The internet is for being social (and for cats).
By Domi C Sinclair, on 5 March 2015
The power of the internet, and people’s desire to interact socially have been demonstrated time and time again, and I recently wrote a post for this blog about the power of the crowd. Another example that struck me, and that I wanted to share was that of the Kickstarter project, Exploding Kittens.
Exploding Kittens is a card game, that received a large amount of funding ($8,782,571) via it’s Kickstarter campaign. The amount of money they received was vastly over their initial $10,000 goal and so money is really not a problem for this project. Within the mechanics of Kickstarter many campaigns offer what are known as stretch goals. These are additional benefits offered to backers if the campaign exceeds certain goals. They are usually designed to encourage funding and will start once the project has exceeded its initial funding target. The Exploding Kittens project had initially refused to do any stretch-goals, however due to pressure from backers they agreed to set up a series of extras that could be achieved by reaching certain targets. As I mentioned before this project received a gigantic amount of funding, and the project team did not want or need any more money. Instead they decided to set a number of social challenges, to get backers engaging in the project and community, as well as to get them interacting with one another and working towards a shared good. These social goals ranged from things such as reaching a specific number of Facebook followers for the project to 100 people in a room having a picture taken with cat ears on. Yet again the backers showed their power and managed to meet even some of the weirder targets to unlock the stretch goals.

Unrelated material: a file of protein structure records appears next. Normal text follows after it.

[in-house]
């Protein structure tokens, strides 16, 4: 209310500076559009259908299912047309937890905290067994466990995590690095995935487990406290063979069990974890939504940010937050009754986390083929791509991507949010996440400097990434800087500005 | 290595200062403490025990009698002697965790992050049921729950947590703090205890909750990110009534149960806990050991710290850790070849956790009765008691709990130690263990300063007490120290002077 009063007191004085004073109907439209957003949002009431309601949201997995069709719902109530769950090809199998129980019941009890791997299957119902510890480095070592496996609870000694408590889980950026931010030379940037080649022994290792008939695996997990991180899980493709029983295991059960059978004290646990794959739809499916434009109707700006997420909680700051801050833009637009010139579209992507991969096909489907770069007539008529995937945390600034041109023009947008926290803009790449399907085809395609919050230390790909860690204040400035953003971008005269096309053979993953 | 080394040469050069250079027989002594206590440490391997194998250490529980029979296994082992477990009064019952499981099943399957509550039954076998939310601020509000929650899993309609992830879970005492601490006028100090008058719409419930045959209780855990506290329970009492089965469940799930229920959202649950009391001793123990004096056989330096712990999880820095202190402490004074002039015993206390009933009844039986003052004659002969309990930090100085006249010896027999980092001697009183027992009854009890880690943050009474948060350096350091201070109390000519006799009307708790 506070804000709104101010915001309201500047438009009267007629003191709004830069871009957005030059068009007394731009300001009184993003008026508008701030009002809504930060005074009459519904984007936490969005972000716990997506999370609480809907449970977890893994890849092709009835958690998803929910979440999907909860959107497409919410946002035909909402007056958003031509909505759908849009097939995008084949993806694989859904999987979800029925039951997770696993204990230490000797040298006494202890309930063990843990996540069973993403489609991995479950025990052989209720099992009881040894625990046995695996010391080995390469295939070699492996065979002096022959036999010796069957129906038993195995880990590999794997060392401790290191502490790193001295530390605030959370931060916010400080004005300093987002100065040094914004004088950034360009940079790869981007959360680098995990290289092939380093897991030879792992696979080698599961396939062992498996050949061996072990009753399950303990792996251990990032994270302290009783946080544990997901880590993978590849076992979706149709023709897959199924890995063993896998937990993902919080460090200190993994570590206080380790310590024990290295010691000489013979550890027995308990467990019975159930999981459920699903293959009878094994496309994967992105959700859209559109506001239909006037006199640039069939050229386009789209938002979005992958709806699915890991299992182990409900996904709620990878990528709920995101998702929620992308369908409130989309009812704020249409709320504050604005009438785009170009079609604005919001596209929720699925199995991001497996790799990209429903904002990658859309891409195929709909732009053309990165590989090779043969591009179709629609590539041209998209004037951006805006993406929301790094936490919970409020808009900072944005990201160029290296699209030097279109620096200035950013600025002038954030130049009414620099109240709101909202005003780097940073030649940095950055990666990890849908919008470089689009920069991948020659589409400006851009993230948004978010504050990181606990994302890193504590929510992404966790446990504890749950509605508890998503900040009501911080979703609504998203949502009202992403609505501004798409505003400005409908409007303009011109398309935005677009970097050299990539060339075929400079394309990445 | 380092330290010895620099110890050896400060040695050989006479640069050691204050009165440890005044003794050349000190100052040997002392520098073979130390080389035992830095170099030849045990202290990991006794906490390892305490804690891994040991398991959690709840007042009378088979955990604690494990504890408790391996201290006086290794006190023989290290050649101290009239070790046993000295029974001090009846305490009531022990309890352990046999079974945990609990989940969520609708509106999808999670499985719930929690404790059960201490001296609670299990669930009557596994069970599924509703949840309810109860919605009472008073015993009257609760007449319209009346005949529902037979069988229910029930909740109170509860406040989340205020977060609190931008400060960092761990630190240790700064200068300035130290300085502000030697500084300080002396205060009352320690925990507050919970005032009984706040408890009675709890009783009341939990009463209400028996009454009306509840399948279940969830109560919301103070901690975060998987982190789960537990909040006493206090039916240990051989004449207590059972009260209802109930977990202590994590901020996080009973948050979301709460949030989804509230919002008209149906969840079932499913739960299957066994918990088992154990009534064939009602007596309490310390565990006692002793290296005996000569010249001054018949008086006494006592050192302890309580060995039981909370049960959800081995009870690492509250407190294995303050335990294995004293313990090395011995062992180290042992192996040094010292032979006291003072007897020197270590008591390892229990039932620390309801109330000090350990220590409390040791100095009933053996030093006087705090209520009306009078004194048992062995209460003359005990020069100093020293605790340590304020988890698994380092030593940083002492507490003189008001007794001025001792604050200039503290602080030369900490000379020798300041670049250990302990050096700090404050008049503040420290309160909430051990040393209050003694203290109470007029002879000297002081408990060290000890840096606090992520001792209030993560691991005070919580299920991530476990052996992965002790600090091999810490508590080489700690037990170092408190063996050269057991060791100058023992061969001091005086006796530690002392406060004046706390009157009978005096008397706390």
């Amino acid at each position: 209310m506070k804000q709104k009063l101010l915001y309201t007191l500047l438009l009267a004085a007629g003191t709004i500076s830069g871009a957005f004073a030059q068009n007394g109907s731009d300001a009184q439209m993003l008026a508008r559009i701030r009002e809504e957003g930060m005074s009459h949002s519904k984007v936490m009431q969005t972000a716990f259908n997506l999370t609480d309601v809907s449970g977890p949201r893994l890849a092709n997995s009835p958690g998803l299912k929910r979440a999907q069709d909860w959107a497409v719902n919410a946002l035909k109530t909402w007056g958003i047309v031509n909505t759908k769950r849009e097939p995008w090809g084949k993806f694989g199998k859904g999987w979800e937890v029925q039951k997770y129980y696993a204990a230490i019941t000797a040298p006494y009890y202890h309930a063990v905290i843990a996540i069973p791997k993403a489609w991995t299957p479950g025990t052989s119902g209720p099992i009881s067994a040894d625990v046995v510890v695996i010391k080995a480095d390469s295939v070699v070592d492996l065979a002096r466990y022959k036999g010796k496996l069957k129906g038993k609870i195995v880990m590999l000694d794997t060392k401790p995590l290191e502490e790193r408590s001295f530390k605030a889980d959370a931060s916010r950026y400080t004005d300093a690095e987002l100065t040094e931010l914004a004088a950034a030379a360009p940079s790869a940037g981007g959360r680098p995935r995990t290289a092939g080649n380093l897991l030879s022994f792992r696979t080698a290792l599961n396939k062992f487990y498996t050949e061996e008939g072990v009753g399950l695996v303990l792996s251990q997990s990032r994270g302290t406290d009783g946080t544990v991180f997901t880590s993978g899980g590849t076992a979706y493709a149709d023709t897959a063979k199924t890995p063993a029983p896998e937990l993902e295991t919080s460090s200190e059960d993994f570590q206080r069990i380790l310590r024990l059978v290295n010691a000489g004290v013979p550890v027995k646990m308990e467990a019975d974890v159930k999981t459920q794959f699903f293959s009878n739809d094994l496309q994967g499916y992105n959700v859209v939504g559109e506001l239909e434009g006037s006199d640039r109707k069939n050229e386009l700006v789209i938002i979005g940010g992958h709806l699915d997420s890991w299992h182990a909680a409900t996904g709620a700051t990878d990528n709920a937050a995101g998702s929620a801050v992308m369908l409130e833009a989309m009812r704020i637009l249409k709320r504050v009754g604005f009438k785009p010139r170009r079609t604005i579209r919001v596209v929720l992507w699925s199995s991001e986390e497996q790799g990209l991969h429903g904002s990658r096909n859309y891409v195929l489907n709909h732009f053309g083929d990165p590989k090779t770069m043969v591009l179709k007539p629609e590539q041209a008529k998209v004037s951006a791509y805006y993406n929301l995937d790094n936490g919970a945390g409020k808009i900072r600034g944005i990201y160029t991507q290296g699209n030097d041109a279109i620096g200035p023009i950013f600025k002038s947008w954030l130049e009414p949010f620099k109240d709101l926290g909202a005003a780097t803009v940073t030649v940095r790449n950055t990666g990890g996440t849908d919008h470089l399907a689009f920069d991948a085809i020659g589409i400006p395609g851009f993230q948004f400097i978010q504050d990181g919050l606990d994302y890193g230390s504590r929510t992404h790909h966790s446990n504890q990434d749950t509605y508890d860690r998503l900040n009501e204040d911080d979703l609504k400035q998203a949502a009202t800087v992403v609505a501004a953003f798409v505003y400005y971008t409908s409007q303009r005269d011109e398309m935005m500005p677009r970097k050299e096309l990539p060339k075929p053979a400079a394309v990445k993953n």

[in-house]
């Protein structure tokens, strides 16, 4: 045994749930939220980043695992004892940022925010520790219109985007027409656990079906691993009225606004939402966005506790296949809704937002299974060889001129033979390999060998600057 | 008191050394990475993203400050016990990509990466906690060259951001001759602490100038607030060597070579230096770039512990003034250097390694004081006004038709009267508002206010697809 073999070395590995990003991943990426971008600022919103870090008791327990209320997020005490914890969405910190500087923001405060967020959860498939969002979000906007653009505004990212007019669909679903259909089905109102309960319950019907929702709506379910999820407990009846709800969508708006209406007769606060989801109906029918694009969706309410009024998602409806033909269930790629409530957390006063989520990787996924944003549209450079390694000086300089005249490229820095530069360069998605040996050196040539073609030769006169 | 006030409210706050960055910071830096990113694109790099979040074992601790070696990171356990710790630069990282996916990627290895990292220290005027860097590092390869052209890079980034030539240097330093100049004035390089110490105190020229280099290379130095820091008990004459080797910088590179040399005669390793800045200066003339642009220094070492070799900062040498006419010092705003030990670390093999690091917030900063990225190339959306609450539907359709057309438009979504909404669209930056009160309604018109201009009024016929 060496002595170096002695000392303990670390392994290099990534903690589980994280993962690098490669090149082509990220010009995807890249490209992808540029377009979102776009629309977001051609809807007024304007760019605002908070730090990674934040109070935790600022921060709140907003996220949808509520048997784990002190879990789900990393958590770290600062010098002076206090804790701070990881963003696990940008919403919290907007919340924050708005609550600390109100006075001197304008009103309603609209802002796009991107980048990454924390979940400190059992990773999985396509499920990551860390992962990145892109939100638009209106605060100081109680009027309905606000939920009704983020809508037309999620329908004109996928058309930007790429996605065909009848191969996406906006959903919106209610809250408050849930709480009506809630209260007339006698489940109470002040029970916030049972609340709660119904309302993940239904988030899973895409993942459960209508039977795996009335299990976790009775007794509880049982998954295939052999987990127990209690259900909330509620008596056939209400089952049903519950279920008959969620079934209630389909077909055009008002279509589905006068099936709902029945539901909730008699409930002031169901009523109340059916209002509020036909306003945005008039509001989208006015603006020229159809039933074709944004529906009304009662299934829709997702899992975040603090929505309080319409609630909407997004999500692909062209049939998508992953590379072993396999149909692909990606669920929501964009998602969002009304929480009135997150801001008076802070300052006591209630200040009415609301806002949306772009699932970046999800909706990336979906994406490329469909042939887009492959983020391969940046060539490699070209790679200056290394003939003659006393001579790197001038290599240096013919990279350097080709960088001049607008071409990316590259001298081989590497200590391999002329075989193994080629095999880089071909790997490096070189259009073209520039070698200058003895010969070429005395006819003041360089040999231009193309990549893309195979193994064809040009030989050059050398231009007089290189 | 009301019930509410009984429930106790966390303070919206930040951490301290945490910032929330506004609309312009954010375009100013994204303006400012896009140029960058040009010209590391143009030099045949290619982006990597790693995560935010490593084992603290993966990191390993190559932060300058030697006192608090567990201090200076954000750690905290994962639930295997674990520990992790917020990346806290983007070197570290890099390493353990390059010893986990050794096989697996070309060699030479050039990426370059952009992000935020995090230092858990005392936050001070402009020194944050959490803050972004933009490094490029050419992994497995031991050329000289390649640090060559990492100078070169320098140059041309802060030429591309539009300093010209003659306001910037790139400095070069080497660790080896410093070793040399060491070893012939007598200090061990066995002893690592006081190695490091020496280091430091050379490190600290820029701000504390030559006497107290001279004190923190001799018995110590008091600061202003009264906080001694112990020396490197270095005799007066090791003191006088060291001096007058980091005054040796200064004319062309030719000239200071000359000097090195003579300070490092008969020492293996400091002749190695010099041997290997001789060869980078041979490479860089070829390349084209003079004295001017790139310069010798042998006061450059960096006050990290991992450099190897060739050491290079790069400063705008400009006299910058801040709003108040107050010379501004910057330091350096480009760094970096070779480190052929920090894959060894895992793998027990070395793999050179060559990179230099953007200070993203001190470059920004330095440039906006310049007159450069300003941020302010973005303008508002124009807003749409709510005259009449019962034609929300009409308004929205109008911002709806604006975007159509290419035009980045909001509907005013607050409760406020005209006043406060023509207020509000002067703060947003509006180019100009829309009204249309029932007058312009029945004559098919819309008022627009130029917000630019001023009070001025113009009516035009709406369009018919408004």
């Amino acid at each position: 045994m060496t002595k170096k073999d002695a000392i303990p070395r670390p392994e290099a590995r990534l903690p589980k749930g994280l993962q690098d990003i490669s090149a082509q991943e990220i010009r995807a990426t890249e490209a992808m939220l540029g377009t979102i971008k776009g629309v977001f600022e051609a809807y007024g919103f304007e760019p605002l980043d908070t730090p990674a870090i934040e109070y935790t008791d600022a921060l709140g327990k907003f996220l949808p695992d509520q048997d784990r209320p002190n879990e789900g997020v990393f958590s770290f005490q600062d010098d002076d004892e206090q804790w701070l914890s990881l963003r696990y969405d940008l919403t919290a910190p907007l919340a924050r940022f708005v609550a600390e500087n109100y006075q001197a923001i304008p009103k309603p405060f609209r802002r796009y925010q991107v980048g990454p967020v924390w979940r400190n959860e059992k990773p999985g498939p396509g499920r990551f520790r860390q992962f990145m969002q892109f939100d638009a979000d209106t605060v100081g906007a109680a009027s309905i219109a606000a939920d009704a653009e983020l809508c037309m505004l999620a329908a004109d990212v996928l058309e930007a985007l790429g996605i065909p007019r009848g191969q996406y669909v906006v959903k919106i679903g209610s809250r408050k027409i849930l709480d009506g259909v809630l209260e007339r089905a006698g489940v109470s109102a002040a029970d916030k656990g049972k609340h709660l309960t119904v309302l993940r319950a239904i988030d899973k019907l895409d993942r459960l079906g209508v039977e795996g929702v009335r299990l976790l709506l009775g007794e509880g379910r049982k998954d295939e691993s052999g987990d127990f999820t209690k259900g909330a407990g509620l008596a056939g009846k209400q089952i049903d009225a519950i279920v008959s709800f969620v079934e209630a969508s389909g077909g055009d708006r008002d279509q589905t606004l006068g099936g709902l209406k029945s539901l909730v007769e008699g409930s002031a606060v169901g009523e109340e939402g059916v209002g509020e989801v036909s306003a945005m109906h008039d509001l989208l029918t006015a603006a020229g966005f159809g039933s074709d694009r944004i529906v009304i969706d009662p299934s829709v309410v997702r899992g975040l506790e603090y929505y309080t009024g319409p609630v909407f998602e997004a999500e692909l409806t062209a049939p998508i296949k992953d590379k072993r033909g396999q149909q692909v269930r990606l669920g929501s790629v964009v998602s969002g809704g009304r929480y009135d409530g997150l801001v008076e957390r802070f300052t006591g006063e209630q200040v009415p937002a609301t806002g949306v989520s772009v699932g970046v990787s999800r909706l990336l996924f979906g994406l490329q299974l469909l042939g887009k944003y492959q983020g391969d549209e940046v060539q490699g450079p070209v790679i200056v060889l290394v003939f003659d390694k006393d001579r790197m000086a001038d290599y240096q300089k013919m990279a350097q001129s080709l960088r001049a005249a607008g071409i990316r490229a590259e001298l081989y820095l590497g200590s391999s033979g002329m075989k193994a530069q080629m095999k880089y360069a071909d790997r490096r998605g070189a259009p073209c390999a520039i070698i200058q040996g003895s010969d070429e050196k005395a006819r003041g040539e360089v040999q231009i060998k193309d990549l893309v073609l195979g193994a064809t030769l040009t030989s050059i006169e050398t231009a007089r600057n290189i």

You might not think Exploding Kittens has much to do with education, but it shows the potential for getting people to work together for a shared goal through a series of social targets. One of the projects social goals was to create a Wikipedia page for the Exploding Kittens project. This could be translated into education by setting students the goal of creating a wiki page, on UCL’s very own wiki and then everyone contributing to unlock extra tutorial slots, or more mock exam questions. The difficult part with education is ensuring the goals are tempting enough for students to want to unlock them, without being so important that denying them to students would be unethical. Some of the other challenges that could be used in an educational context include the various photo challenges. You might set a selfie challenge for students to take pictures with certain museum artefacts, or outside buildings of specific historic significance. Perhaps they could then be asked to write a report about why that object or building is so important or their experiences there, or they might have to pick someone else’s selfie to write about. Maybe you could set a group challenge where at least 5 students have to take a picture in a certain location – which would involve them communicating with one another to make arrangements and might help with group dynamics for later project work. These of course are only ideas, and subject experts are much more likely to know what they wish to get out of students. It might just help to think of how we can utilise other popular elements of the internet for an educational purpose and get everyone working together, for the greater good.